Jeremy Felt

Open source student.

Book notes

Reading

These are the books I am actively reading.

  • Catch 22, by Joseph Keller, is in the last stretch at about 80 pages left. I’m impressed how well things have transitioned from a sly, dry humor—”ha ha ha, Yossarian sure is a character”—to “war is hell, this is horrible, how could Yossarian not be a character.” We’ll see how it finishes!
  • Riders of the Purple Sage, by Zane Grey, which I picked up because Grey was one of my grandfather’s favorite childhood authors and I wanted to see for myself. I went quickly from an arm’s length suspicious to very interested in this Venters character and wondering why I’m reading an extra chapter during this quick break all of a sudden.
  • Sourcery, by Terry Pratchett, on the Kindle for sometimes over lunch reads. It’s easy to always have a Disc World novel in progress.
  • The Whole-Brain Child, by Daniel J. Siegel, because I’m a dad now.
  • Afterlives, by Abdulrazak Gurnah, a gift from Michelle at Christmas.

Less actively reading

I’m always “reading” a dozen books, some of which I haven’t actually touched in months. These I’ve at least opened at some point in the last month or are collections that I’m working through slowly.

Recently finished

I haven’t written one of these since November 1, so some of these are already mentioned in my 2022 books roundup.

  • American Prometheus, by Kai Bird, was our book club pick for September. It was fantastic and eye-opening and so very readable. I would definitely recommend this.
  • A Brilliant Void: A Selection of Classic Irish Science Fiction, edited by Jack Fennell, a collection of old short science fiction stories.
  • The Master and Margarita, by Mikhail Bulgakov, was a delight. I was somewhat suspicious at the beginning because the whole shift to Pontious Pilate made no sense, but wow do things all come together. It’s strange to guess at books you’ll read again one day, but I’ll probably read this again one day.
  • High Island, by Richard Murphy, a very nice collection of poetry.
  • Silence in the Snowy Fields, by Robert Bly, a good collection of poetry.
  • Anne Dunne, by Sebastian Barry, is my second of Barry’s and I remain impressed by his writing. In this one, not much really happens except for the character, and he writes the character well.
  • Ejaculate Responsibly, by Gabrielle Blair, was our first book club pick of the year. It was very quick and full of good information to reframe abortion as something men are in the best position to prevent.

On deck

I need to reevaluate what’s actually on deck, but I did just pick Trust, by Hernan Diaz for our next book club, so that will be on top of the list.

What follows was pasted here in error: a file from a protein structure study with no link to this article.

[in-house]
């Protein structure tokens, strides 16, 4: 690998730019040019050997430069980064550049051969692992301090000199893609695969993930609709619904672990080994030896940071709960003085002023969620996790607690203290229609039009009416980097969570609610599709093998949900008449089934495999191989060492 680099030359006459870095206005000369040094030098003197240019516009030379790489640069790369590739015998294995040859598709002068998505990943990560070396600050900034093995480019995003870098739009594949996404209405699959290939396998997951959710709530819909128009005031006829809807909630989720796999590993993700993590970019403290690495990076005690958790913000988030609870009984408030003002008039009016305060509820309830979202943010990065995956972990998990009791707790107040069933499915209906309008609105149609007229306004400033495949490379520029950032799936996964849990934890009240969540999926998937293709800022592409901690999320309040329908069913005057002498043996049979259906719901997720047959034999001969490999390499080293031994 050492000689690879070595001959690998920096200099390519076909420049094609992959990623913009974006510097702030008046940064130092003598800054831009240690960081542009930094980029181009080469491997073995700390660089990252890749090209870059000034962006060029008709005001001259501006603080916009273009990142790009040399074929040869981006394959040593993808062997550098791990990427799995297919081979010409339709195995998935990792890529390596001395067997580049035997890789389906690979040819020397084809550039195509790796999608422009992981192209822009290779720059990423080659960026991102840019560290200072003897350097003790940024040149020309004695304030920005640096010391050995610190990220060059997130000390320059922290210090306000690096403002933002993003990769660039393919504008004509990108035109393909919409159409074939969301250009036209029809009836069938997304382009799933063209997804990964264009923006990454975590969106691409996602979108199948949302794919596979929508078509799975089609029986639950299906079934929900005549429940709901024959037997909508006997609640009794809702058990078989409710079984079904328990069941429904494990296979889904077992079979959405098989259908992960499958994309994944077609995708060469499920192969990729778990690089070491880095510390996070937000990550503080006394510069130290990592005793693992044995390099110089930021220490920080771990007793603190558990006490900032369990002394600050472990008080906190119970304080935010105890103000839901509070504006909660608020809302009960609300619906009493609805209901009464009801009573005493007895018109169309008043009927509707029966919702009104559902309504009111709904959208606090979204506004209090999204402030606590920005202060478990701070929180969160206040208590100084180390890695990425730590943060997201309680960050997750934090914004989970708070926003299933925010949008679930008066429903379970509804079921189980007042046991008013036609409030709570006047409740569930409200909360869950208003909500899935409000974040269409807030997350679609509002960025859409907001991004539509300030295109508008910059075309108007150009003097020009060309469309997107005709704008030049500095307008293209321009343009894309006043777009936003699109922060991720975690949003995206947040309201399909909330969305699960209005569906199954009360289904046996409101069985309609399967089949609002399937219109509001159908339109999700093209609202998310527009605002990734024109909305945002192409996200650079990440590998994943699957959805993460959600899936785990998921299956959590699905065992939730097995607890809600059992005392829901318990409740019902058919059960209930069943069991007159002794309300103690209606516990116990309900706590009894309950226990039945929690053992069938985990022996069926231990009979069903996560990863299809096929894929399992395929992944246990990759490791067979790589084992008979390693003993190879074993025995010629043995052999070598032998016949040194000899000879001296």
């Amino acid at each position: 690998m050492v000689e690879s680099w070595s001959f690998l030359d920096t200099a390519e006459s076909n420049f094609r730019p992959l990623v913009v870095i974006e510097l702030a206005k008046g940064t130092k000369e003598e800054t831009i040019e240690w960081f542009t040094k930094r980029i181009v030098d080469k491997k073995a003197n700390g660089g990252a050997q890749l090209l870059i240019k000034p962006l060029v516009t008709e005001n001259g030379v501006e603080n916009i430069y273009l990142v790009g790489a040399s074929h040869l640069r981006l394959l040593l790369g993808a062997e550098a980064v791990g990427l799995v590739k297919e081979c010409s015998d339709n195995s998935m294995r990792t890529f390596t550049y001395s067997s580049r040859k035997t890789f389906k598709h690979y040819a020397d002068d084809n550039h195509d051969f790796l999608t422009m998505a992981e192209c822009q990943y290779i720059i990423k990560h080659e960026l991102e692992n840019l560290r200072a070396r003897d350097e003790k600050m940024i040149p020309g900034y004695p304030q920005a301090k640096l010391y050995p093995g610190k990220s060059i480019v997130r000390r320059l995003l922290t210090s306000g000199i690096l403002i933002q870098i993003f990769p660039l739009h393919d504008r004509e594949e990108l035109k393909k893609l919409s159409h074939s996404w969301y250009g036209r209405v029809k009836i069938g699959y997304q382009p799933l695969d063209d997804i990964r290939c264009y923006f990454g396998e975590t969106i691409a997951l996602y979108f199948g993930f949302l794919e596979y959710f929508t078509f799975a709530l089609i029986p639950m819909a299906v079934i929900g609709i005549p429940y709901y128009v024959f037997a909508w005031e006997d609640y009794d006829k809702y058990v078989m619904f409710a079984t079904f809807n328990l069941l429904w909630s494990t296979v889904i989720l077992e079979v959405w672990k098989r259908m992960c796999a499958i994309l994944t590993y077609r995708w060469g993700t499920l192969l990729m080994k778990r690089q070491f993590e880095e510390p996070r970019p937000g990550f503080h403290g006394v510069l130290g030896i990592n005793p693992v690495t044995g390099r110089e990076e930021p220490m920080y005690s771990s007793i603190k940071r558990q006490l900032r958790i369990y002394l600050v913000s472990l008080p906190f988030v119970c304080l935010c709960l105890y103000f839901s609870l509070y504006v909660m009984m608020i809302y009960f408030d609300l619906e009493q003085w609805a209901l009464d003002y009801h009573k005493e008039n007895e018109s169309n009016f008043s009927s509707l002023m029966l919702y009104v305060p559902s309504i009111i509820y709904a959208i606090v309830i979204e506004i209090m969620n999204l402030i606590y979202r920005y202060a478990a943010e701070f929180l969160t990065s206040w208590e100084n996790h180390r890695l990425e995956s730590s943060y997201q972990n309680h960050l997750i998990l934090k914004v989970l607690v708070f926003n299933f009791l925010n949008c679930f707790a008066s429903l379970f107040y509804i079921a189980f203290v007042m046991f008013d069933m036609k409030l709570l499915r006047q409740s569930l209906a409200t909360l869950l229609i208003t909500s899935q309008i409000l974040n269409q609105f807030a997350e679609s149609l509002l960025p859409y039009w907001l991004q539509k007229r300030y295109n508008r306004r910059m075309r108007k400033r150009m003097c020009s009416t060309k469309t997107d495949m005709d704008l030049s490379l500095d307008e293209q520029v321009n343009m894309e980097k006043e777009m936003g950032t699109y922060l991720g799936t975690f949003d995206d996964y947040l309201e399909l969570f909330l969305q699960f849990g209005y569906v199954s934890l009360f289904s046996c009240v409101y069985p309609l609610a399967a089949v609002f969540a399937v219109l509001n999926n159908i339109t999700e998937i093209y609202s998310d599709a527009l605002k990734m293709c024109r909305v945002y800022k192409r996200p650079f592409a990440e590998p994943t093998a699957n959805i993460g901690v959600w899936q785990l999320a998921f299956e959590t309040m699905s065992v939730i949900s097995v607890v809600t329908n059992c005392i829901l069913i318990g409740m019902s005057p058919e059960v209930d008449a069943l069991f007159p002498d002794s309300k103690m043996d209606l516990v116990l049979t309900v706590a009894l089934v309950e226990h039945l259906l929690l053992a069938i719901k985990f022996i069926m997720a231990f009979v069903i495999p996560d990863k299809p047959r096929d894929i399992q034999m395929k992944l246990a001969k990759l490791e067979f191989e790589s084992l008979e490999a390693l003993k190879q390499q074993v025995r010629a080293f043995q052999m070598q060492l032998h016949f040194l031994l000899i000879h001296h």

Added to the long list

These are the books I’ve run into since November and added to some sort of “to one day read” list that is ever growing and will never shrink. I’m going to avoid linking them because I let this get out of hand.

  • A Month in the Country, by J.L. Carr
  • The Philosophy of Modern Song, by Bob Dylan
  • Papyrus: The Invention of Books in the Ancient World, by Irene Vallejo
  • Dinosaurs, by Lydia Millet
  • To the Lighthouse, Virginia Woolf, which entered the public domain this year.
  • What If?: Serious Scientific Answers to Absurd Hypothetical Questions, Randall Munroe, which Jake recommended after I pondered through an idea around space lighthouses.
  • Sum: Forty Tales from the Afterlives, by David Eagleman
  • A Hacker’s Mind, by Bruce Shneier
  • Rock Springs, by Richard Ford
  • The Master Switch: The Rise and Fall of Information Empires, by Tim Wu
  • The Commitments, by Roddy Doyle
  • A Shameful Murder, by Cora Harrison
  • Pancho and Lefty Ride Out, by Conal Creedon
  • Young Skins, by Colin Barrett
  • The Sea, by John Banville
  • Plowing the Dark, by Richard Powers
  • Verse, Chorus, Monster!, by Graham Coxon
  • The Making of the Atomic Bomb, by Richard Rhodes
  • The Liar’s Dictionary, by Eley Williams
  • Comet in Moominland, by Tove Jansson
  • The Stupidest Angel: A Heartwarming Tale of Christmas Terror, by Christopher Moore
  • You Are Not Expected to Understand This: How 26 Lins of Code Changed the World, by Torie Bosch
  • Cutting the Night in Two: Short Stories by Irish Women Writers, edited by Evelyn Conlon
  • The Country Girls, by Edna O’Brien
  • Atomic Energy in the Coming Era, by David Dietz, which is like a Vox explainer for Americans who were just told about the bomb.
  • Oppenheimer: The Story of a Friendship, by Haakon Chevalier
  • The Beast in the Jungle, by Henry James
  • The Crying of Lot 49, by Thomas Pynchon
  • Tomorrow, and Tomorrow, and Tomorrow, by Gabrielle Zevin
  • A Little Devil in America: Notes in Praise of Black Performance, by Hanif Abdurraqib
  • Cassandra, by Nina Murray
  • James Joyce, by Richard Ellman
  • An Irish Atlantic Rainforest, Eoghan Daltun
  • The Spanish Civil War: A Very Short Introduction, by Helen Graham
  • Dead Lions, by Mick Herron
  • Passage to Juneau: A Sea and Its Meanings, by Jonathan Raban

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